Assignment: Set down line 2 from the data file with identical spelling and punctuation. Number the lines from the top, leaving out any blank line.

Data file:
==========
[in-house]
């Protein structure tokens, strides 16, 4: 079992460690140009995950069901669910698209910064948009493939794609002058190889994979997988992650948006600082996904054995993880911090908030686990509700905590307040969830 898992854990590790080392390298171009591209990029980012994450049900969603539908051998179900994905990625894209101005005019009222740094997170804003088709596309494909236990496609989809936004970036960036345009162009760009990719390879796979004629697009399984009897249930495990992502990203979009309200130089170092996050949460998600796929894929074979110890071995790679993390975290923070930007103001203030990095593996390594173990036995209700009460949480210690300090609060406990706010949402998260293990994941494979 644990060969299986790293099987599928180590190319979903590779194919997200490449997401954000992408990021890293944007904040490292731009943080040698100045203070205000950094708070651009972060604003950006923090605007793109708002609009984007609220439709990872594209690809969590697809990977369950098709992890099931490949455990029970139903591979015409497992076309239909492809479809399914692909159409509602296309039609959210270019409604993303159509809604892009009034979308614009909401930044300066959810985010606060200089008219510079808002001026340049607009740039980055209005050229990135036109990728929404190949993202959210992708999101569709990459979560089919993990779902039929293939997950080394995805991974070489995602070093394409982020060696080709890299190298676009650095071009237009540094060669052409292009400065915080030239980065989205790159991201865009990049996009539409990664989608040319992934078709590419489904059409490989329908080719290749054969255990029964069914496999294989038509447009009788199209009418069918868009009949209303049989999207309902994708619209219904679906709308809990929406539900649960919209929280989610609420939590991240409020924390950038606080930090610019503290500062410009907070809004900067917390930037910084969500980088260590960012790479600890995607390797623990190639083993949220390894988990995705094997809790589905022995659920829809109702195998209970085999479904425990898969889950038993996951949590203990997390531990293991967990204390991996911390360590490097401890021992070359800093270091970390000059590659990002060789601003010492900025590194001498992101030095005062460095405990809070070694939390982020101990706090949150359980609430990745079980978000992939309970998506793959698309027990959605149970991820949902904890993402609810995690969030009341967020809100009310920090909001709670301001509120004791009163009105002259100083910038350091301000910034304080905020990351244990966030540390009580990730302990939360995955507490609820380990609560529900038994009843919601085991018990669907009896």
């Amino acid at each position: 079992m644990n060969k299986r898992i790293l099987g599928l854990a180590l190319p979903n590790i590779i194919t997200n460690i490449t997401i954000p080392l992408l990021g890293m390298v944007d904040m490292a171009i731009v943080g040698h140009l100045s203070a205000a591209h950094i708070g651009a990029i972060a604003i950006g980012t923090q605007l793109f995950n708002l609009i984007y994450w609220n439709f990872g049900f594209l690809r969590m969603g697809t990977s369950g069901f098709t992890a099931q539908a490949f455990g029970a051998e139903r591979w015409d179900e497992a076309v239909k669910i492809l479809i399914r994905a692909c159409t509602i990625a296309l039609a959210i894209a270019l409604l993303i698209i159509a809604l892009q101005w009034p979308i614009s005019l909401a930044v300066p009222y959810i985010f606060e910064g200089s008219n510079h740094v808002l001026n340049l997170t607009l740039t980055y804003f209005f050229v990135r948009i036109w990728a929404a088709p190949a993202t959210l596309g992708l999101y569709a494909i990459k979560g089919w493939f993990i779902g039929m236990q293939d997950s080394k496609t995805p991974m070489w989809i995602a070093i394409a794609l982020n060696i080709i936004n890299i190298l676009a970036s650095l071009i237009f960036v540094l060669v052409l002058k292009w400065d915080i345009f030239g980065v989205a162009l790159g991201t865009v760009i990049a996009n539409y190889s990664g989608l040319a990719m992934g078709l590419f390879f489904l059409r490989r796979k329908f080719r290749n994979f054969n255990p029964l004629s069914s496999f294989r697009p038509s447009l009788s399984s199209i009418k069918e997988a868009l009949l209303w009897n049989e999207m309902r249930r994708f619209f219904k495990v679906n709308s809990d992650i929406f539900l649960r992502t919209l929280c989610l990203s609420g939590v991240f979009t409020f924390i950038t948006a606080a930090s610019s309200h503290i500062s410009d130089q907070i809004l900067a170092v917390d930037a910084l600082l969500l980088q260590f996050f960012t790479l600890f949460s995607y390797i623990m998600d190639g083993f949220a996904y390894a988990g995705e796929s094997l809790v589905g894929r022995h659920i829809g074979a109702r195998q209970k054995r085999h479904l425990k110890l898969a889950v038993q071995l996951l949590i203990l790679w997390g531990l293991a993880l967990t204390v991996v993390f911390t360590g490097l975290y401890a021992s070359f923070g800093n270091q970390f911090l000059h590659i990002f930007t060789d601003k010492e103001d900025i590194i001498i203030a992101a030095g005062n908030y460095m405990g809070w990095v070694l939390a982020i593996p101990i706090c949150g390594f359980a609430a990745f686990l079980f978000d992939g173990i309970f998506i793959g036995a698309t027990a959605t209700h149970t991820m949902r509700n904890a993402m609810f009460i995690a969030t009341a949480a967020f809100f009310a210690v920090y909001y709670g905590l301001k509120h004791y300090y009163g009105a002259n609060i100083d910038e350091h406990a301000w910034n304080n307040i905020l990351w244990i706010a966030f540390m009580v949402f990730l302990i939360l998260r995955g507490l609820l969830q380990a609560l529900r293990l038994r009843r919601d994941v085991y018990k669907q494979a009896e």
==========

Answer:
């Protein structure tokens, strides 16, 4: 079992460690140009995950069901669910698209910064948009493939794609002058190889994979997988992650948006600082996904054995993880911090908030686990509700905590307040969830 898992854990590790080392390298171009591209990029980012994450049900969603539908051998179900994905990625894209101005005019009222740094997170804003088709596309494909236990496609989809936004970036960036345009162009760009990719390879796979004629697009399984009897249930495990992502990203979009309200130089170092996050949460998600796929894929074979110890071995790679993390975290923070930007103001203030990095593996390594173990036995209700009460949480210690300090609060406990706010949402998260293990994941494979 644990060969299986790293099987599928180590190319979903590779194919997200490449997401954000992408990021890293944007904040490292731009943080040698100045203070205000950094708070651009972060604003950006923090605007793109708002609009984007609220439709990872594209690809969590697809990977369950098709992890099931490949455990029970139903591979015409497992076309239909492809479809399914692909159409509602296309039609959210270019409604993303159509809604892009009034979308614009909401930044300066959810985010606060200089008219510079808002001026340049607009740039980055209005050229990135036109990728929404190949993202959210992708999101569709990459979560089919993990779902039929293939997950080394995805991974070489995602070093394409982020060696080709890299190298676009650095071009237009540094060669052409292009400065915080030239980065989205790159991201865009990049996009539409990664989608040319992934078709590419489904059409490989329908080719290749054969255990029964069914496999294989038509447009009788199209009418069918868009009949209303049989999207309902994708619209219904679906709308809990929406539900649960919209929280989610609420939590991240409020924390950038606080930090610019503290500062410009907070809004900067917390930037910084969500980088260590960012790479600890995607390797623990190639083993949220390894988990995705094997809790589905022995659920829809109702195998209970085999479904425990898969889950038993996951949590203990997390531990293991967990204390991996911390360590490097401890021992070359800093270091970390000059590659990002060789601003010492900025590194001498992101030095005062460095405990809070070694939390982020101990706090949150359980609430990745079980978000992939309970998506793959698309027990959605149970991820949902904890993402609810995690969030009341967020809100009310920090909001709670301001509120004791009163009105002259100083910038350091301000910034304080905020990351244990966030540390009580990730302990939360995955507490609820380990609560529900038994009843919601085991018990669907009896």